how about some better maths, instead of assuming they hit the same number on the table, lets assume they have the same roll and the same ability
There is nothing wrong with the math I provided. I specifically stated that larger weapons were better against DR creatures and breaking supernatural shields. The former only gets a d100, and the latter takes damage for when the weapon fails to hit.
I make 2 attacks with a 2 handed axe, of 100 damage, with a -40 penalty to each one, and I make 3 attacks, with a Hand Axe of 45 Damage, with a -40 penalty to each one. I have a strength of 10 for this purpose.
Now let us assume that all d100 rolls are identical, and let us also assume that the first attack strikes at the 50% damage range. With the 2 handed axe, this will cause 65 damage on the first hit, then, on the second hit, because of a -30 penalty to defend, I'll cause 80% damage, or 104 damage, for a total of 169 damage.
With the normal Hand Axe, I will cause 30 damage on the first hit (50%), then I will cause 80% damage on the second hit, or 48 damage, then I will cause 100% damage on the third hit, or 60 damage, for a grand total of 138 damage.
169-138 is a measly 31 points of damage difference, between two weapons that have an enormous damage differential, on rolls that I wouldn't consider sucky at all (138 damage on a single attack action is really really good).
Now try a single attack a full attack value, which is the best coarse of action in many situations, such as overcoming someone's Defense/Projection, particularly on opponents who have powerful supernatural Shields or can defend multiple times without penalty. The two handed weapon wins cleanly in these situation because it has much higher base damage.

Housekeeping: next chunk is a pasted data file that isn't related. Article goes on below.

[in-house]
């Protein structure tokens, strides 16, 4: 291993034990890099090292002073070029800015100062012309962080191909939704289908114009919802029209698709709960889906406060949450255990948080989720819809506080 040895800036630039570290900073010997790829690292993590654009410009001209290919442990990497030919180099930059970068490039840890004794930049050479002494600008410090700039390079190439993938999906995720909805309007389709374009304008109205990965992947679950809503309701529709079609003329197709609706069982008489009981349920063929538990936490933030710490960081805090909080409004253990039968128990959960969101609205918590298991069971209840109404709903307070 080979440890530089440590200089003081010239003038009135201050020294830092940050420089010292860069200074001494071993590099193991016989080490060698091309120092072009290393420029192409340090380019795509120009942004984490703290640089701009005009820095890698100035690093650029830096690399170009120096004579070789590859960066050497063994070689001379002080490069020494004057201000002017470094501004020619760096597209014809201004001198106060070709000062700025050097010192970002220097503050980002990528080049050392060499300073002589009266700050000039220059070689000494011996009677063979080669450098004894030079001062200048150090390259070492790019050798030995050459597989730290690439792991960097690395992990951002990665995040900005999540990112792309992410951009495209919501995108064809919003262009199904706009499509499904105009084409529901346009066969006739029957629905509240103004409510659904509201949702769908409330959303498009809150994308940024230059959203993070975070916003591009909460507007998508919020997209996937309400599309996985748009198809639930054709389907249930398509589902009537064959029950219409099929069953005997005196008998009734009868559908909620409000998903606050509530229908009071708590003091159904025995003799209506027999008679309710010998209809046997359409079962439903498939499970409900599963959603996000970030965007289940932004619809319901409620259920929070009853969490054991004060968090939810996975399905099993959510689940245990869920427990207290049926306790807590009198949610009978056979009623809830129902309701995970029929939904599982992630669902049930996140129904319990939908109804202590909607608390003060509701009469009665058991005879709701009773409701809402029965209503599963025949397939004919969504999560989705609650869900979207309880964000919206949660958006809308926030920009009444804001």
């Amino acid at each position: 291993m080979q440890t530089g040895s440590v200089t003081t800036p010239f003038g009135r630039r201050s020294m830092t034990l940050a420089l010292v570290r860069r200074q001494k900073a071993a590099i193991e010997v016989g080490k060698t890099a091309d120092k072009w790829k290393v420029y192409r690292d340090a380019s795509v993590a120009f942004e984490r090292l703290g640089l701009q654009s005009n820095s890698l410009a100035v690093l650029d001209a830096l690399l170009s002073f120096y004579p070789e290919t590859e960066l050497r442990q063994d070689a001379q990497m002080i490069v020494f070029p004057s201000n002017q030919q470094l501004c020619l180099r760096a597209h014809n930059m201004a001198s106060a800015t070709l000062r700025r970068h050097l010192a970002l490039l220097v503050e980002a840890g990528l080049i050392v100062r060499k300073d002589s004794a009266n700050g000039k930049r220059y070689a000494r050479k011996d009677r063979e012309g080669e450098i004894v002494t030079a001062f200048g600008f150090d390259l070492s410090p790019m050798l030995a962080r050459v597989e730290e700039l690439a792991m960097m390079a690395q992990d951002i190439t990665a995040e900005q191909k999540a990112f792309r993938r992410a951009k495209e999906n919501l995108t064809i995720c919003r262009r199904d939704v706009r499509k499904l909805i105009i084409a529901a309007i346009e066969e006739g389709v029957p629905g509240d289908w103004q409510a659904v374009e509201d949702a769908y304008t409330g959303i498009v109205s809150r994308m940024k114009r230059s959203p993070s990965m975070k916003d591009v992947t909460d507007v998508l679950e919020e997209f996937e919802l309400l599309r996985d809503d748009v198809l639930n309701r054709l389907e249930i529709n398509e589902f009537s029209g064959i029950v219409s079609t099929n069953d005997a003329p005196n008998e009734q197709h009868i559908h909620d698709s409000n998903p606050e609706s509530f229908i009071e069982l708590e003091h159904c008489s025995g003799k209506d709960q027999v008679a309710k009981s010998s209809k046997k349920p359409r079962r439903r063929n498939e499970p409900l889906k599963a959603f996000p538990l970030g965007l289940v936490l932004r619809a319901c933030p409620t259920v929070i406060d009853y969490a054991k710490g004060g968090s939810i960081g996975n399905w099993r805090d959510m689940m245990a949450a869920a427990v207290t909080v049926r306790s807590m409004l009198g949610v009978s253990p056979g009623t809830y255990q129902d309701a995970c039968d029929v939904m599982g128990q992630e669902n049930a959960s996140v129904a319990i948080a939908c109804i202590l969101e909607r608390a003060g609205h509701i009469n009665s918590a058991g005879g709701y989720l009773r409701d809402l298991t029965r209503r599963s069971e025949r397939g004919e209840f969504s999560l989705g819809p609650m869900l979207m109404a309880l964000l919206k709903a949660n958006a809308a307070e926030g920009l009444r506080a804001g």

In the scenario you proposed above, you are taking the situation were the lighter weapon is supposed to have the advantage (multiple attacks to lower an enemies defense), so of course it comes of looking better.
The slower weapon still has the advantage, a little, but were I to say, dual wield ambidextrously a second hand axe, I would get to make yet another attack for 110% damage, after offhand penalty + 4th defense penalty, causing a grand total of 204 damage for the dual-wielding hand axe guy. If the dual-wielding hand axe guy isn't dual-wielding, he probably has a shield, giving him increased defense ability in return for causing 31 less points of damage than the 2 handed axe guy.
All in all, the new rule is very well balanced.
You can dual wield many larger weapons with sufficiently high strength, adding ambidexterity into this really does nothing. Someone with 11 Strength could simply dual wield two-handed swords and come out ahead.
While using a Shield can also apply the above just as easily since large weapons don't have to be wielded with two-hands with sufficiently high strength. Also, taking a shield may increase their defense, but it also takes an additional proficiency + gives an initiative penalty of its own.
Not to mention, many large weapons have less apparent advantages, such as higher fortitude/Breakage/Presence.
I'm not saying that the two-handed weapon is always superior, but it has its purpose. The new rules actually gave a big boost to smaller weapons, which in my experience are rather unfavorable under the original rules unless you were equipping a low strength character focused on speed/stealth over damage output.